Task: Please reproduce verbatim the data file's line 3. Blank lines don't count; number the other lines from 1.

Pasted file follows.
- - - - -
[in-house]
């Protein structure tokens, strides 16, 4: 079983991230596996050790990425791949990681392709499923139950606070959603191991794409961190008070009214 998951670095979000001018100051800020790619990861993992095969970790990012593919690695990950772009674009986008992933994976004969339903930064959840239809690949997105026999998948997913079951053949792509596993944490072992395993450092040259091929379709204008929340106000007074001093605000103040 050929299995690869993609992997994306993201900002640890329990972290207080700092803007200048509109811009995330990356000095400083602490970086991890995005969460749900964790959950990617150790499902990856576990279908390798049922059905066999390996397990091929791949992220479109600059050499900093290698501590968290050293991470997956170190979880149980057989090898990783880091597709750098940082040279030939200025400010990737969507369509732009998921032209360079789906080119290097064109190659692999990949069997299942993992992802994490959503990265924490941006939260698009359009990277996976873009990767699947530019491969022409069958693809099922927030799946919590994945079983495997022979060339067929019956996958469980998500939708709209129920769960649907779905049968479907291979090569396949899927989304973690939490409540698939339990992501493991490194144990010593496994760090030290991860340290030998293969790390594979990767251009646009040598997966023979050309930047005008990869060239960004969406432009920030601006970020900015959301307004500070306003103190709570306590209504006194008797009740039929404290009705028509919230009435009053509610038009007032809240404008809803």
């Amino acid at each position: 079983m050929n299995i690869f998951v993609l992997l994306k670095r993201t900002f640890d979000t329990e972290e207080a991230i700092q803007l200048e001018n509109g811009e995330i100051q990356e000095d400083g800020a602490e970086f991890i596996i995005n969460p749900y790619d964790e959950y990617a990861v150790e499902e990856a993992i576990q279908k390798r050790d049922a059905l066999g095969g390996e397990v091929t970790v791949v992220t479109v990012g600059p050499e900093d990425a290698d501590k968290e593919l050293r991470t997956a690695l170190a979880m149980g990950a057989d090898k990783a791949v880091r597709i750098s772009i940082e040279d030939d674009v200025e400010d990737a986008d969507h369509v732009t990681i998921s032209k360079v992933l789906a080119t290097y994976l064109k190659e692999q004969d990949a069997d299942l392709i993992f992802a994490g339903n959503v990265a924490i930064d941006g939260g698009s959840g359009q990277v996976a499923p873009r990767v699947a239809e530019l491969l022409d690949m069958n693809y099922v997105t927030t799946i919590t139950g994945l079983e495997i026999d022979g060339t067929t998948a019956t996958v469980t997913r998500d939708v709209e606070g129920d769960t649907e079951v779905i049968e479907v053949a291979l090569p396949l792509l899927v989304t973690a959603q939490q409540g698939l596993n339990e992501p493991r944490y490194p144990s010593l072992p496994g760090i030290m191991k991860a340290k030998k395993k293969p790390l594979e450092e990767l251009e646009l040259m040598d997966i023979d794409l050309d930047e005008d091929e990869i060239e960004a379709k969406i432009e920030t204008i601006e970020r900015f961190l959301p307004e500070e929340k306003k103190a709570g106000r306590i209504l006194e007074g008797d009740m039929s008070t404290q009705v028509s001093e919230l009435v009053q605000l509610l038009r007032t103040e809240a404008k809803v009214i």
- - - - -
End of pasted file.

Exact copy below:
């Amino acid at each position: 079983m050929n299995i690869f998951v993609l992997l994306k670095r993201t900002f640890d979000t329990e972290e207080a991230i700092q803007l200048e001018n509109g811009e995330i100051q990356e000095d400083g800020a602490e970086f991890i596996i995005n969460p749900y790619d964790e959950y990617a990861v150790e499902e990856a993992i576990q279908k390798r050790d049922a059905l066999g095969g390996e397990v091929t970790v791949v992220t479109v990012g600059p050499e900093d990425a290698d501590k968290e593919l050293r991470t997956a690695l170190a979880m149980g990950a057989d090898k990783a791949v880091r597709i750098s772009i940082e040279d030939d674009v200025e400010d990737a986008d969507h369509v732009t990681i998921s032209k360079v992933l789906a080119t290097y994976l064109k190659e692999q004969d990949a069997d299942l392709i993992f992802a994490g339903n959503v990265a924490i930064d941006g939260g698009s959840g359009q990277v996976a499923p873009r990767v699947a239809e530019l491969l022409d690949m069958n693809y099922v997105t927030t799946i919590t139950g994945l079983e495997i026999d022979g060339t067929t998948a019956t996958v469980t997913r998500d939708v709209e606070g129920d769960t649907e079951v779905i049968e479907v053949a291979l090569p396949l792509l899927v989304t973690a959603q939490q409540g698939l596993n339990e992501p493991r944490y490194p144990s010593l072992p496994g760090i030290m191991k991860a340290k030998k395993k293969p790390l594979e450092e990767l251009e646009l040259m040598d997966i023979d794409l050309d930047e005008d091929e990869i060239e960004a379709k969406i432009e920030t204008i601006e970020r900015f961190l959301p307004e500070e929340k306003k103190a709570g106000r306590i209504l006194e007074g008797d009740m039929s008070t404290q009705v028509s001093e919230l009435v009053q605000l509610l038009r007032t103040e809240a404008k809803v009214i």